3 years ago

Why does hydronium diffuse faster than hydroxide in liquid water?.

Mohan Chen, Roberto Car, Robert A. DiStasio Jr., Xifan Wu, Michael L. Klein, Hsin-Yu Ko, Biswajit Santra, Lixin Zheng

Proton transfer via hydronium and hydroxide ions in water is ubiquitous. It underlies acid-base chemistry, certain enzyme reactions, and even infection by the flu. Despite two-centuries of investigation, the mechanism underlying why hydronium diffuses faster than hydroxide in water is still not well understood. Herein, we employ state of the art Density Functional Theory based molecular dynamics, with corrections for nonlocal van der Waals interactions, and self-interaction in the electronic ground state, to model water and the hydrated water ions. At this level of theory, structural diffusion of hydronium preserves the previously recognized concerted behavior. However, by contrast, proton transfer via hydroxide is dominated by stepwise events, arising from a stabilized hyper-coordination solvation structure that discourages proton transfer. Specifically, the latter exhibits non-planar geometry, which agrees with neutron scattering results. Asymmetry in the temporal correlation of proton transfer enables hydronium to diffuse faster than hydroxide.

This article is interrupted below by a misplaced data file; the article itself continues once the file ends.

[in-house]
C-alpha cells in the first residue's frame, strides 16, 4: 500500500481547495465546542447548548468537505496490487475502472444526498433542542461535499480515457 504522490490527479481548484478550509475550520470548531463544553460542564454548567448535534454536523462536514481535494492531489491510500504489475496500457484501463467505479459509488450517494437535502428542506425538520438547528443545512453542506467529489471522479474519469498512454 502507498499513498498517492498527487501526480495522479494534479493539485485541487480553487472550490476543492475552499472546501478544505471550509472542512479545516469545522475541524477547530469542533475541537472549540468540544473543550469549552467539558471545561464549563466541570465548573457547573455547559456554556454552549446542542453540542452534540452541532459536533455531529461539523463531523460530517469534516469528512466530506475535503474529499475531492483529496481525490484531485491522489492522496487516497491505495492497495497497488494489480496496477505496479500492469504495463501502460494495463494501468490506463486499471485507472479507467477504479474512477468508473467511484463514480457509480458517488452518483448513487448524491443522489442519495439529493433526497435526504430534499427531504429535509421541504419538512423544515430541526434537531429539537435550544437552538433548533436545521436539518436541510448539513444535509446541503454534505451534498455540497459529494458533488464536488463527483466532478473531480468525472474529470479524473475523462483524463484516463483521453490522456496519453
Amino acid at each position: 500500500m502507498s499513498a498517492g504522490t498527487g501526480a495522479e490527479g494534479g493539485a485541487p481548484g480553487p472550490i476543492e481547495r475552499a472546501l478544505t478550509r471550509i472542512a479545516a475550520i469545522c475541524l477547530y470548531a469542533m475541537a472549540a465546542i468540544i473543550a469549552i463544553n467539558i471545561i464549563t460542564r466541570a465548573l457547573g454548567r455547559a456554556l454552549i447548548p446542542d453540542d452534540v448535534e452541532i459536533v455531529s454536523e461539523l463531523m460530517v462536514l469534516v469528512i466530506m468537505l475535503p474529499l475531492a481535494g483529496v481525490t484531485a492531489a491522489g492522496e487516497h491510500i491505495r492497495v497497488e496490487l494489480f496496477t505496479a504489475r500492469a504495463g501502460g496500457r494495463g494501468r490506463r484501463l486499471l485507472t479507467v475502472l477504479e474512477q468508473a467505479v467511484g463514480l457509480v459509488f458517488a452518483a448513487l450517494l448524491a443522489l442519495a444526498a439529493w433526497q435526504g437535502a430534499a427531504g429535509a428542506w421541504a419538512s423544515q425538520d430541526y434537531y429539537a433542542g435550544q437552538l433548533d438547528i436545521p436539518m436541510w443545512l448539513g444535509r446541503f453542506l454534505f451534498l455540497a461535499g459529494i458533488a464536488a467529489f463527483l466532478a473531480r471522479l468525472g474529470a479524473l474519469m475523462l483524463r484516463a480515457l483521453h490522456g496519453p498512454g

Publisher URL: http://arxiv.org/abs/1801.07841

DOI: arXiv:1801.07841v1

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